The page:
A proposed law in Colorado that would reduce the criminal penalties associated with sending nude images over text message is being questioned by some who believe that a lesser sentence could possibly cause some teenagers to break the law.
The new bill would reduce the penalty associated with sexting, bringing it down from a felony to a class two misdemeanor for electronically “distributing, displaying… publishing… or possessing, a sexually explicit image of himself or herself or of another juvenile.”
Current statutes can view certain forms of underage sexting to be child pornography. As such, it brings with it a felony charge requiring those who are convicted to register as a sex offender in addition to serving up to six years in prison, including teenagers who take and send photographs of themselves.
“This bill proposes a change that we’re going to call ‘misuse of electronic images.’ It doesn’t even carry the title ‘sexting’ — the end result being, at the end of the day, when this juvenile progresses to adulthood, that case can be sealed from the public,” said District Attorney George Brauchler.
HB 1058 would turn the punishment for underage sexting into a misdemeanor referred to as “misuse of electronic images by a juvenile.” Those who are convicted do not need to register as a sex offender but still face between three and twelve months of jail time. Groups are concerned that the lighter sentence could encourage prosecution.
An anonymous tip last year led to the discovery a large sexting scandal at Colorado’s Canon City High School. Students had taken hundreds of inappropriate photographs and shared them with each other, but in the end, prosecutors decided not to file any charges.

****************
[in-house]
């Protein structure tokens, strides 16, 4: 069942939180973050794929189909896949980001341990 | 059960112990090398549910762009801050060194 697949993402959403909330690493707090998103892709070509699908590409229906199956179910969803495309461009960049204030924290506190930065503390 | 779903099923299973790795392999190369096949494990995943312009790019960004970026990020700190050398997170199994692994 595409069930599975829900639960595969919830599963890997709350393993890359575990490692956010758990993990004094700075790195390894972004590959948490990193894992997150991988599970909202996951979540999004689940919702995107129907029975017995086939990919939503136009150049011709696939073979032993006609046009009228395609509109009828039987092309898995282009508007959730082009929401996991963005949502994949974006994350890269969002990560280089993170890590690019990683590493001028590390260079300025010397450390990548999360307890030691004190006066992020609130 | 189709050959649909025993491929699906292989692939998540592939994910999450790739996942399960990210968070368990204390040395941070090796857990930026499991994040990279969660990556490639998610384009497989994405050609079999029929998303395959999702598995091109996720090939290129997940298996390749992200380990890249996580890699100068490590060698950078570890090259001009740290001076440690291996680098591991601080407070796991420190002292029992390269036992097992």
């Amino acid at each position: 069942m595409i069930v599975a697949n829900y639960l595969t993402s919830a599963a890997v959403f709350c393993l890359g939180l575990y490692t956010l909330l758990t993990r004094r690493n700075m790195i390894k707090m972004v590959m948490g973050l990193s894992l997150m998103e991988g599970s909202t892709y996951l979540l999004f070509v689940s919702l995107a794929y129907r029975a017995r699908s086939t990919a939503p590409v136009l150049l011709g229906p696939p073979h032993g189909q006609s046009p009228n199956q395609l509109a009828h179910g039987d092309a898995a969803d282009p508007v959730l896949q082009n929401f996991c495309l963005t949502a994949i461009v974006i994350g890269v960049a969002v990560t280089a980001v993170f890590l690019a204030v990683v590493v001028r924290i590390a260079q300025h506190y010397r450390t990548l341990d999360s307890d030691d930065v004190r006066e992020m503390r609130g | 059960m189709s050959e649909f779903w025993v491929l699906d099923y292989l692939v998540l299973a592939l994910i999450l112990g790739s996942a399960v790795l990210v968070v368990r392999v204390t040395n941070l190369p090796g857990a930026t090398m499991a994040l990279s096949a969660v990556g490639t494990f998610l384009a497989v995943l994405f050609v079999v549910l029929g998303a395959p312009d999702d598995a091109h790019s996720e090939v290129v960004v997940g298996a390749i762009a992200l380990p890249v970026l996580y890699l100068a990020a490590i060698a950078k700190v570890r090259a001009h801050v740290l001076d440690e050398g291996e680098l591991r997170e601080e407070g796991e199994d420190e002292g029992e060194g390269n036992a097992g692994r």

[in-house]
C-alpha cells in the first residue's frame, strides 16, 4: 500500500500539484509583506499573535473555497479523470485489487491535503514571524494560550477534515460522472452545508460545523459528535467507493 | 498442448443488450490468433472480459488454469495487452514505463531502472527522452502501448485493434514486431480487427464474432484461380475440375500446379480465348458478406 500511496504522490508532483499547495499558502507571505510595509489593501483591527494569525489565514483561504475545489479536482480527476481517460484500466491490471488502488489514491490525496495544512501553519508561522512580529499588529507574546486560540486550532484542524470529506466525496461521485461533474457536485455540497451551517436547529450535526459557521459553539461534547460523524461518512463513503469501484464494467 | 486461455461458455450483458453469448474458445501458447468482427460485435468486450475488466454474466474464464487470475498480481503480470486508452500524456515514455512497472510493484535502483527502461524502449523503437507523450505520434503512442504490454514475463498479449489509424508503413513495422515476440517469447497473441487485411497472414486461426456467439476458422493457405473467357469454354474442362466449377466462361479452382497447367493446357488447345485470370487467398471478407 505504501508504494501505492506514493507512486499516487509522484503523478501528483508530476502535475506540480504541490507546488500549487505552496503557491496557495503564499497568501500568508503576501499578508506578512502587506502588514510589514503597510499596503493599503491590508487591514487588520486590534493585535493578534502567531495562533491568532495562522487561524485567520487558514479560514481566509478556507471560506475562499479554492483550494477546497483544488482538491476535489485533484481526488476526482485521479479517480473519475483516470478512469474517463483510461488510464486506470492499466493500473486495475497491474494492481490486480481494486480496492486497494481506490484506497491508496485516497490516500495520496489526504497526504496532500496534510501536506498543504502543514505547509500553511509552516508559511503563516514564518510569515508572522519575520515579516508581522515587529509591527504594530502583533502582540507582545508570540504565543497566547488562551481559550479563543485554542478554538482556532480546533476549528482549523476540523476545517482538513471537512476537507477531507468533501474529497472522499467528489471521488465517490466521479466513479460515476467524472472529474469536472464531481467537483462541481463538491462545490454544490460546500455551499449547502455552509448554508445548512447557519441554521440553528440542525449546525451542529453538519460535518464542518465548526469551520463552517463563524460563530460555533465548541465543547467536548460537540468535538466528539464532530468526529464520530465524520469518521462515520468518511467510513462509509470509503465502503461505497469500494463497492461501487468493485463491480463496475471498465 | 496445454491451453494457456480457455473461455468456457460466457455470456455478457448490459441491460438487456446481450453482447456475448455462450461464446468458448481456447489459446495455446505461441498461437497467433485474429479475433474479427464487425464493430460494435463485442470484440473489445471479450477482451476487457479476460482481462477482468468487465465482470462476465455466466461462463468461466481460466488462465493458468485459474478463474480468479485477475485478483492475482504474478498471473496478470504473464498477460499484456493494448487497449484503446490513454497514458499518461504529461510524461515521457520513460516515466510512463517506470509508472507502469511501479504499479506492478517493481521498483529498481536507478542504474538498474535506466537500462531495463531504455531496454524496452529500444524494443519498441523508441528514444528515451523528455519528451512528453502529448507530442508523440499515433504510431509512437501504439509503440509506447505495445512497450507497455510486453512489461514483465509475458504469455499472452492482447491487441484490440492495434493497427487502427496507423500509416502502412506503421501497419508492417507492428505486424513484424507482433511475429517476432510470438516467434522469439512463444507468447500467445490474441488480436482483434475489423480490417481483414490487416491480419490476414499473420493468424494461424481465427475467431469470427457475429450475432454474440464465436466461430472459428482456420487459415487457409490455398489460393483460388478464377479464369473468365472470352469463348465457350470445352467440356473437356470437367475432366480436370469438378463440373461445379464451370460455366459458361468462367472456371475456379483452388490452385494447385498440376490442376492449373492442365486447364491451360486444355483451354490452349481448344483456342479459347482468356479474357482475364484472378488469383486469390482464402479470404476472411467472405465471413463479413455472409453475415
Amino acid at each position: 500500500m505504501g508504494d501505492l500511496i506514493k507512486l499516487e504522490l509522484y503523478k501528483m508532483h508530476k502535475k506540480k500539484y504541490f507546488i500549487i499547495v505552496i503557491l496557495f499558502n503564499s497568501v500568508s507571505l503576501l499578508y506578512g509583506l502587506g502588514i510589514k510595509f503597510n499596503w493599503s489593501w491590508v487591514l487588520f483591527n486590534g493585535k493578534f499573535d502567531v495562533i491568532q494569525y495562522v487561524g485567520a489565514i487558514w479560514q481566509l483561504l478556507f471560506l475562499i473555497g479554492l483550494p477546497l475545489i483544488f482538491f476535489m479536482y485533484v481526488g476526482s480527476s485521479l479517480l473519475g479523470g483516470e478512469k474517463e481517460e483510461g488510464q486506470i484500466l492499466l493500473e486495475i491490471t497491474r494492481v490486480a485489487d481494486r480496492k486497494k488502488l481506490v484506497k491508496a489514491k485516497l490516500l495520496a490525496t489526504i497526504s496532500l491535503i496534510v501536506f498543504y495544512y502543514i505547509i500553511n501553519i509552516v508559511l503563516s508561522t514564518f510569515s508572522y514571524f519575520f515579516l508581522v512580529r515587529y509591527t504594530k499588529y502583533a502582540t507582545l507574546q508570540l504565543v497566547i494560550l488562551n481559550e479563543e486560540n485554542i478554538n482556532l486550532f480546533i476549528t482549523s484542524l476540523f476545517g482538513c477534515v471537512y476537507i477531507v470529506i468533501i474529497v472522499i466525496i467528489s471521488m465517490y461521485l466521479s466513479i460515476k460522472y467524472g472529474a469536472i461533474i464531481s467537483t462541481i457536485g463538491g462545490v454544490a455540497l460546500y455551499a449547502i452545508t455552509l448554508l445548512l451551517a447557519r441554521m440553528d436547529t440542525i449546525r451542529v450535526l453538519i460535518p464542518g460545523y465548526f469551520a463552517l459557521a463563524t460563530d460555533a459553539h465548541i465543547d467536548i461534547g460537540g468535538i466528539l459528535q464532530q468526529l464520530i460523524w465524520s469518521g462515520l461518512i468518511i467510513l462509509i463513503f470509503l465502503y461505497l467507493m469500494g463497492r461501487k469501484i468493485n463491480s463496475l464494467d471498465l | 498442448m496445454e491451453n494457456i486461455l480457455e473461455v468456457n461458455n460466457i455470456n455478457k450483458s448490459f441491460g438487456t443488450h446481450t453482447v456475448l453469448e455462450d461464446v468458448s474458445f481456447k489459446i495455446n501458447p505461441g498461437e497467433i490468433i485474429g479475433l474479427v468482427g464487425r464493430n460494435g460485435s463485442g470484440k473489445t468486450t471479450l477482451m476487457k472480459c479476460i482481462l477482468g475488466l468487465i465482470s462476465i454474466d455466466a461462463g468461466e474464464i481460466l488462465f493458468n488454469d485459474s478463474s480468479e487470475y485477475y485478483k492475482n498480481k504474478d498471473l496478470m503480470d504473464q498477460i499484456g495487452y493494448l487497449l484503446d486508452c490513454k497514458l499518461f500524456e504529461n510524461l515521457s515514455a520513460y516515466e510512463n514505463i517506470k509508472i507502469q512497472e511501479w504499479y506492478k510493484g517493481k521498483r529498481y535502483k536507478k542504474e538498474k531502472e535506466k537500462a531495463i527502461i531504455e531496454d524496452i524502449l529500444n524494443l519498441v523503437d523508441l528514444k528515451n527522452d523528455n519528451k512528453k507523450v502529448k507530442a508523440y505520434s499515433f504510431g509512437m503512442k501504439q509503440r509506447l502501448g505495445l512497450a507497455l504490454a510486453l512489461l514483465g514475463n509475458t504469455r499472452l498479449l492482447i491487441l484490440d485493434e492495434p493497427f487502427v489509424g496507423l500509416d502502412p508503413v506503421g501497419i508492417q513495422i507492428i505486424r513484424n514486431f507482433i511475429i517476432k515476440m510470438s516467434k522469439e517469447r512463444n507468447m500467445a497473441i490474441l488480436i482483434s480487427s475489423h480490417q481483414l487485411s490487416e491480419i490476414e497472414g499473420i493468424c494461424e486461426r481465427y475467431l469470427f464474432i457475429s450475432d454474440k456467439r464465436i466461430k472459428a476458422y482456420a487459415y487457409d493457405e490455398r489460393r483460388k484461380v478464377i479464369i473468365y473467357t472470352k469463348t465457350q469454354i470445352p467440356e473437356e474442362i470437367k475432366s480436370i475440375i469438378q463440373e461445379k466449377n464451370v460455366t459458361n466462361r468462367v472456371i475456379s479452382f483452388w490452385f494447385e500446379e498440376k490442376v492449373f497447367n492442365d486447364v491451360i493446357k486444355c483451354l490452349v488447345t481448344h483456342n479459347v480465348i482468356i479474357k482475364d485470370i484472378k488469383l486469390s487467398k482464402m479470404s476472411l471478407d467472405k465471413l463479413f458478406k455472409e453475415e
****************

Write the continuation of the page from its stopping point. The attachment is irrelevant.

Amy Hasinoff, assistant professor and author of “Sexting Panic: Rethinking Criminalization, Privacy and Consent,” said she feels the new law will only make the situation worse. While it seems like a good idea, she said that many prosecutors are unwilling to use child pornography laws against teenagers.
Julie and Will Piller of Lafayette, Colorado have said their children told them that sexting is an everyday part of modern teenage life. “It’s more widespread than I think we’d like to think it is,” Julie said.
She went on to discuss her own concerns with the new bill, saying that it could cause more children to be prosecuted because it holds a lesser charge. She said having this happen will not teach children the lesson that they should be learning.
The proposed bill does give teenagers some protection. They have the ability to defend themselves if they can provide proof that “reasonable steps” were taken in a timely manner to destroy, delete, or report any of the explicit images they had received. However, Jacob Sullum for Reason.com brings up the point that this does not cover the teenager who is exchanging photos with their boyfriend or girlfriend, who still face up to a year in prison.
The felony charge will still remain as an option, although it cannot be filed alongside the misdemeanor charge based on the same images.
If approved, the bill would become law on July 1st.